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Chapter II.—Of the return of Athanasius.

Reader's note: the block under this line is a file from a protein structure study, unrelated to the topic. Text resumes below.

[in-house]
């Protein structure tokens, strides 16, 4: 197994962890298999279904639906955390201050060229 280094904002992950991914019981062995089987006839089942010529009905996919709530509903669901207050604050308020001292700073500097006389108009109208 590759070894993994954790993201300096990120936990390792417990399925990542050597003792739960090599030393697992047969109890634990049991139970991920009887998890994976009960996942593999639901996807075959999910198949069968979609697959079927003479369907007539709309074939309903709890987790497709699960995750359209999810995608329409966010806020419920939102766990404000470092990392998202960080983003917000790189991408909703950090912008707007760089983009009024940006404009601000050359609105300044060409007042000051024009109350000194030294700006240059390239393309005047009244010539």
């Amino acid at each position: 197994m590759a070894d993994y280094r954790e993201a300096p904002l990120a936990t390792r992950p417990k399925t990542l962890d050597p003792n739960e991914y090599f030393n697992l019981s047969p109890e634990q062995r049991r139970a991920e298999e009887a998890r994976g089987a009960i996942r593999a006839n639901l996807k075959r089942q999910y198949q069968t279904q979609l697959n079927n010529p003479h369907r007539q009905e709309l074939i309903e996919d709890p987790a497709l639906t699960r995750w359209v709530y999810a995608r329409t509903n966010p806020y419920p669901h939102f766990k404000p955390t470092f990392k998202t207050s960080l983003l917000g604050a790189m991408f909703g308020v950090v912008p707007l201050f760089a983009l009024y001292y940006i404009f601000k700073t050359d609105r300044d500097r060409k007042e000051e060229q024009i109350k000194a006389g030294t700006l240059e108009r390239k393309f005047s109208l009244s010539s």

Delighted with these words the emperor undertook for the future to take counsel for the safety of the state, and how to bring home the army without loss from the campaign. He was in no need of much deliberation, but at once reaped the fruit sprung from the seeds of true religion, for the God of all gave proof of His own providence, and caused all difficulty to disappear. No sooner had the Persian sovereign been made acquainted with Jovian’s accession than he sent envoys to treat for peace; nay more, he despatched provisions for the troops and gave directions for the establishment of a market for them in the desert. A truce was concluded for thirty years, and the army brought home in safety from the war.667667    The terms were in fact humiliating, “pacem cum Sapore necessariam quidem sed ignobilem fecit; multatus finibus, ac nonnulla imperii Romani parte tradita: quod ante eum annis mille centum et duobus de viginti fere ex quo Romanum imperium conditum erat, nunquam accidit.” Eut. brev x. 17. The first edict of the emperor on setting foot upon his own territory was one recalling the bishops from their exile, and announcing the restoration of the churches to the congregations who had held inviolate the confession of Nicæa. He further sent a despatch to Athanasius, the famous champion of these doctrines, beseeching that a letter might be written to him containing exact teaching on matters of religion. Athanasius summoned the most learned bishops to meet him, and wrote back exhorting the emperor to hold fast the faith delivered at Nicæa, as being in harmony with apostolic teaching. Anxious to benefit all who may meet with it I here subjoin the letter.668668    “Gibbon (Chap. xxv) sneers at Athanasius for assuring Jovian ‘that his orthodox faith would be rewarded with a long and peaceful reign,’ and remarks that after his death this charge was omitted from some mss., referring to Valesius on the passage of Theodoret, and Jortin’s Remarks, iv. p. 38. But the expression is not that of a prophet who stakes his credit on the truth of his prediction, but little more than a pious reflection, of the nature of a wish.” Bp. J. Wordsworth, Dict. Christ. Biog. iii. 463. n. Jortin says “the good bishop’s μαντική failed him sadly; and the emperor reigned only one year, and died in the flower of his age.” The note of Valesius will be found below.


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